A Quarter Of The World Took Part In CIA Rendition Program: Report
More than a quarter of the world’s governments covertly helped support the CIA’s extraordinary rendition program during the Bush administration, according to a new report.
At least 54 world governments cooperated with the global kidnap, detention and torture operation mounted after 911, according to the 213-page report published Monday by the Open Society Justice Initiative (OSJI), a New York-based human rights organisation.
Weaving together letters, testimony from humans rights organizations and other public sources, the OSJI report draws the most comprehensive detailing of the clandestine operation.
The role some countries, like Pakistan, Afghanistan, and Egypt, had in the program has been known for years. But others who took part, including Ireland, Iceland, and Cyprus, comes as a surprise to some.
An interactive guide created by the UK Guardian highlights what these countries did in the program. Iceland opened its airspace and airports to planes involved with renditions for example, while South Africa gave the CIA “carte blanche” to persue the abduction and rendition of Saud Memon, a Pakistani national accused of taking part of journalist Daniel Pearl.
Iran, vilified as one of the so-called Axis of Evil by President Bush, is said to have participated by handing over 15 individuals to Kabul shortly after the U.S invaded Afghanistan, fully knowing they would fall into American hands.
The report accuses the United Kingdom of being of the biggest offenders. Not only did it support CIA rendition operations, interrogated people being secretly detained, and allowed the use of British airports and air space, the OSJI concludes that the UK also arranged for one man, Sami al-Saadi, to be rendered, along with his entire family, to Libya, where he was subsequently tortured, and provided intelligence that allowed a second similar operation to take place.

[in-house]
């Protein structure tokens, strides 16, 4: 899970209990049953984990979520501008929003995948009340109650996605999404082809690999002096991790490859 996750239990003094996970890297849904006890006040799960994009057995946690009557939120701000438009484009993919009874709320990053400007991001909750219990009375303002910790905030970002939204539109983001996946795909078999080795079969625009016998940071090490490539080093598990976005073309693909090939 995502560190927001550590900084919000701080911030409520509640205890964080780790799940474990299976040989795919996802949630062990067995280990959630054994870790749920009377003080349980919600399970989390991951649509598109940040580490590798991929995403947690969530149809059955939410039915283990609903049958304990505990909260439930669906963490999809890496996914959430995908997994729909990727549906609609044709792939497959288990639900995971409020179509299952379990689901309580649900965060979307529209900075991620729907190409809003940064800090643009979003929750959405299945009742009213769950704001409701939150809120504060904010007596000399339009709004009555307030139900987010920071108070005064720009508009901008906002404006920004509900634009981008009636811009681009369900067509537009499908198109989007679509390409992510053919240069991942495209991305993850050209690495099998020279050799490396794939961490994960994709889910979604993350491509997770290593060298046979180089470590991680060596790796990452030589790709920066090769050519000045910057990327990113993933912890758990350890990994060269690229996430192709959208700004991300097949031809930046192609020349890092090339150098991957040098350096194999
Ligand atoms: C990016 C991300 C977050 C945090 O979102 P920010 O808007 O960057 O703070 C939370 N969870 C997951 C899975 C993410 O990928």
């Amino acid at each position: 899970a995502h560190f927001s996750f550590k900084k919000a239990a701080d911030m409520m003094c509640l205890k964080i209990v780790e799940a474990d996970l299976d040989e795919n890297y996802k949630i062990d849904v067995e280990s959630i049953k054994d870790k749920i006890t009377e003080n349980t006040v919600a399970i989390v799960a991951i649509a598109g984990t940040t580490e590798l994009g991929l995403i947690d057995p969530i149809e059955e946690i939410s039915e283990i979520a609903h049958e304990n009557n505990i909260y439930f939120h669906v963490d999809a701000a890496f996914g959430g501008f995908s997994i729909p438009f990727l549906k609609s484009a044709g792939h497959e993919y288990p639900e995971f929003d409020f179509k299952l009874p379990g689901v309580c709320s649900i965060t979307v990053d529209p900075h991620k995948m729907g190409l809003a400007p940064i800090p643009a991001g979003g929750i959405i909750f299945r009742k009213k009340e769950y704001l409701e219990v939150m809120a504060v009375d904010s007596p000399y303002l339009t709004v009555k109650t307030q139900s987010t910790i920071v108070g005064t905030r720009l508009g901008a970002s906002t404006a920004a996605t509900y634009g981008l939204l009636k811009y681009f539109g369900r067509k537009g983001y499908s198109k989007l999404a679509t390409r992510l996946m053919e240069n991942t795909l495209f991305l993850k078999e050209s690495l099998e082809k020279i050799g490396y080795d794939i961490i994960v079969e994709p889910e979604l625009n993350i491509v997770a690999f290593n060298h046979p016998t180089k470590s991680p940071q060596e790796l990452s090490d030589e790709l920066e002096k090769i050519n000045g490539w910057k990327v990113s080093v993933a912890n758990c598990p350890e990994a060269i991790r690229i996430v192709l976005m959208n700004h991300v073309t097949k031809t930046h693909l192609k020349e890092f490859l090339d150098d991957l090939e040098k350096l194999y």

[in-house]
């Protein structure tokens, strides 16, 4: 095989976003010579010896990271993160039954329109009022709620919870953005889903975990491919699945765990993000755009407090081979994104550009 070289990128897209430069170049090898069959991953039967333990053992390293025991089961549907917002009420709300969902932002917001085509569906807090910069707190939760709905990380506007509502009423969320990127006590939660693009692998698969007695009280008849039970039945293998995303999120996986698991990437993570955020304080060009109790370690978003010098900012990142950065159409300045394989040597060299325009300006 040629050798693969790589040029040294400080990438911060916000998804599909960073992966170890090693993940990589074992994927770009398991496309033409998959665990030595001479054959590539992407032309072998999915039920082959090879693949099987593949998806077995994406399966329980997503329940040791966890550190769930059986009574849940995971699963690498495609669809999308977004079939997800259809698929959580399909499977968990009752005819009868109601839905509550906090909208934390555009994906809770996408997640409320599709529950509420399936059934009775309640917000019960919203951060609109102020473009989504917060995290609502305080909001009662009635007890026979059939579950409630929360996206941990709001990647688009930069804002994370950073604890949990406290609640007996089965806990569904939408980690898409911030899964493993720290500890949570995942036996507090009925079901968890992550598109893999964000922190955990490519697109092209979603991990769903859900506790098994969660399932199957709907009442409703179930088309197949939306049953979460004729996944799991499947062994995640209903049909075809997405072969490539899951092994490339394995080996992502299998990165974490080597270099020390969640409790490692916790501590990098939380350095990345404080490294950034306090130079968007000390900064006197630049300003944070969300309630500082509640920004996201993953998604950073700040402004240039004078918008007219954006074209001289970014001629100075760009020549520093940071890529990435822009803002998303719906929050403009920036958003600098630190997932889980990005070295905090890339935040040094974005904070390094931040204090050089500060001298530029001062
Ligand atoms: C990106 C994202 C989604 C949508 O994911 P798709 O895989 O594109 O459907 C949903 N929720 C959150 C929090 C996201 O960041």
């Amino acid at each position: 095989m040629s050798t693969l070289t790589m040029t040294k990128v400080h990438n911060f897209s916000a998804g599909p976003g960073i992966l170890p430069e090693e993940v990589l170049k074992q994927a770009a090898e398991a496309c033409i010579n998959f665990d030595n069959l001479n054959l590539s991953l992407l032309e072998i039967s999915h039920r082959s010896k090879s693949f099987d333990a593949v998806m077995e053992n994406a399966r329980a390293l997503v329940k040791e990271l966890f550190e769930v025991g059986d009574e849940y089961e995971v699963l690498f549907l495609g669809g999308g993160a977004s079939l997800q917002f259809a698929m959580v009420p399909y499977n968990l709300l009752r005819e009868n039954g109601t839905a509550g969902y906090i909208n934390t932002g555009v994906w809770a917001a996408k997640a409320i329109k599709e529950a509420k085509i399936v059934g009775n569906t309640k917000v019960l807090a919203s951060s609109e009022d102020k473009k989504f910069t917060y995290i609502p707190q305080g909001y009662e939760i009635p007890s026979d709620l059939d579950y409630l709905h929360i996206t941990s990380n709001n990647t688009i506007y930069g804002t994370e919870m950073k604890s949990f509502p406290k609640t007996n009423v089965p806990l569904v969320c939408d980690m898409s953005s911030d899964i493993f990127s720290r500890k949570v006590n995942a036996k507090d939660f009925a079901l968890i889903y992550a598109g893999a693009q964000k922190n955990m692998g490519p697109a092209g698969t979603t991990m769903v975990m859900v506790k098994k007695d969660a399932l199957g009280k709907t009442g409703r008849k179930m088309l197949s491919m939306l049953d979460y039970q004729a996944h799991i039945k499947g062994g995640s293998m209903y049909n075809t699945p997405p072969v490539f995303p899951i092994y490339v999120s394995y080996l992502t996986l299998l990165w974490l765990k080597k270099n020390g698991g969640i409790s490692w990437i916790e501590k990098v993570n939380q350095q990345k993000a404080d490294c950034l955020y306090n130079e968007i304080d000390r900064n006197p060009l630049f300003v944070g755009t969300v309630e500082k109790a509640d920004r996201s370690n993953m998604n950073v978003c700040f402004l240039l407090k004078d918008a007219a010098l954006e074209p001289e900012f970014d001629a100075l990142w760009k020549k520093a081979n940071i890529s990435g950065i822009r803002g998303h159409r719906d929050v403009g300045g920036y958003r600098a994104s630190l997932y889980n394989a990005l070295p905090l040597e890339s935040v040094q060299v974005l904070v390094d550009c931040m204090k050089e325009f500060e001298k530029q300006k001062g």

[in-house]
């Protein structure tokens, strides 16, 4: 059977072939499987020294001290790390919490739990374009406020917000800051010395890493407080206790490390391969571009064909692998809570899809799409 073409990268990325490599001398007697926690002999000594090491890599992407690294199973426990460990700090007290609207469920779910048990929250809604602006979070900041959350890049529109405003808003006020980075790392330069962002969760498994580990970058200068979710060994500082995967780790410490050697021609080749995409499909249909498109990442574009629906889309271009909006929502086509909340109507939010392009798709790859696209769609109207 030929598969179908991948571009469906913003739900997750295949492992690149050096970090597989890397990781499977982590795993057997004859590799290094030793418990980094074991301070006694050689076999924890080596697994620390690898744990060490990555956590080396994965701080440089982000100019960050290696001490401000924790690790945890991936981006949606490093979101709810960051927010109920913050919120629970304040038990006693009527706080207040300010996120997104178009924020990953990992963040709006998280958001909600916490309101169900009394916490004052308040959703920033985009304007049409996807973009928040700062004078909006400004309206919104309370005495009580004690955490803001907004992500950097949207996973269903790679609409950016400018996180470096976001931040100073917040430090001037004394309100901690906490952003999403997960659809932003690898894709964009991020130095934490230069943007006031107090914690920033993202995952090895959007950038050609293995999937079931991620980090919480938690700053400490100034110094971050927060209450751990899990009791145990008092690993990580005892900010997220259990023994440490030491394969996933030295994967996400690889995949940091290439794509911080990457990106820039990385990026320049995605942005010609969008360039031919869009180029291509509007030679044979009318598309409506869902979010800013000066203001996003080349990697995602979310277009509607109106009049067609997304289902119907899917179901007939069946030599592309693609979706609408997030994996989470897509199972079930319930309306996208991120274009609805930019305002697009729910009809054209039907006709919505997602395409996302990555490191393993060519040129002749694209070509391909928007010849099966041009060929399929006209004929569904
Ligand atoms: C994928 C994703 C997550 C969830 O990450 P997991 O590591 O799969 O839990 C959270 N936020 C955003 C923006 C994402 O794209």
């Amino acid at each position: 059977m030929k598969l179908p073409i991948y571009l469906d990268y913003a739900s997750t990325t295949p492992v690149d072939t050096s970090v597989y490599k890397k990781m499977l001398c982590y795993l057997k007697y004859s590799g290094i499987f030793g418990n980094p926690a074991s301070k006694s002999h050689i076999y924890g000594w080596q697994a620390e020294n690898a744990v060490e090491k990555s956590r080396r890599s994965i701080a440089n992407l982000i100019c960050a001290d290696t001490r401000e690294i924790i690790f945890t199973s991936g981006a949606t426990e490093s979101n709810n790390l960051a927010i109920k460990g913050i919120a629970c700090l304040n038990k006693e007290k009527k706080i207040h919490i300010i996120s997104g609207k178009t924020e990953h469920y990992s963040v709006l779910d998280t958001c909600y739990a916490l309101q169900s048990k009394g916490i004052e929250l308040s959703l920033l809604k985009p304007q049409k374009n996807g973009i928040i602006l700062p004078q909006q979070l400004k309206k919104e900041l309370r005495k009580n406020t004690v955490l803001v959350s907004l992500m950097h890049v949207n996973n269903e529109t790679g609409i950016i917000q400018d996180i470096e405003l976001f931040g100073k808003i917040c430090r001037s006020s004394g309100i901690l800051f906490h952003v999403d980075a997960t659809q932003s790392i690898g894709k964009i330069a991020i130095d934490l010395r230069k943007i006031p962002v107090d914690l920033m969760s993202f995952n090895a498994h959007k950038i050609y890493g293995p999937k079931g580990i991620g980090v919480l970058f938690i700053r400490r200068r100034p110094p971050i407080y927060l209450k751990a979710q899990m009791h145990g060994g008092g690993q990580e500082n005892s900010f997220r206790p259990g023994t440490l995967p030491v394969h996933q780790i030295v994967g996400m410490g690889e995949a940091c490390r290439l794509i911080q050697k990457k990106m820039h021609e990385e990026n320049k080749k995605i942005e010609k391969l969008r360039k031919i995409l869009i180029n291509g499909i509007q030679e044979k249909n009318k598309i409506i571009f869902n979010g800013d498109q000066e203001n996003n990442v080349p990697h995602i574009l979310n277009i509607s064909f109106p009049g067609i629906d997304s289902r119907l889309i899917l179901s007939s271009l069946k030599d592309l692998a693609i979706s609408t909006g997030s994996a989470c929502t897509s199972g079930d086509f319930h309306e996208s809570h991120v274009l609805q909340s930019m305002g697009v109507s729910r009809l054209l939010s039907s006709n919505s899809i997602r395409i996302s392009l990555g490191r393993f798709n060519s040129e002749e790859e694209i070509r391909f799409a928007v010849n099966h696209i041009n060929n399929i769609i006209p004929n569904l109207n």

In total, 25 European, 14 Asian and 13 African countries took part in the rendition program.
Many countries could be now brought up on charges at the European Court of Human Rights, Amrit Singh, the author of the OSJI report, told the UK Guardian. Macedonia has already been found guilty of the illegal imprisonment and torture of a German national. Charges are being brought up against Poland, Lithuania and Romania, who allegedly hosted secret prisons in their countries. Italy, facing human rights charges, has upheld the conviction of the CIA’s local station chief and two other Americans involved in the 2003 kidnap of a Muslim cleric.
The OSJI is calling on the U.S. government to repudiate the rendition program, close all its remaining secret prisons, mount a criminal investigation into human rights abuses – including those apparently endorsed by government lawyers – and create an independent and non-partisan commission to investigate and publicly report on the role that officials played in such abuses.
The organization is also calling on non-U.S. governments to end their involvement in rendition operations, mount effective investigations – including criminal investigations – to hold those responsible to account, and institute safeguards to ensure that future counter-terrorism operations do not violate human rights standards.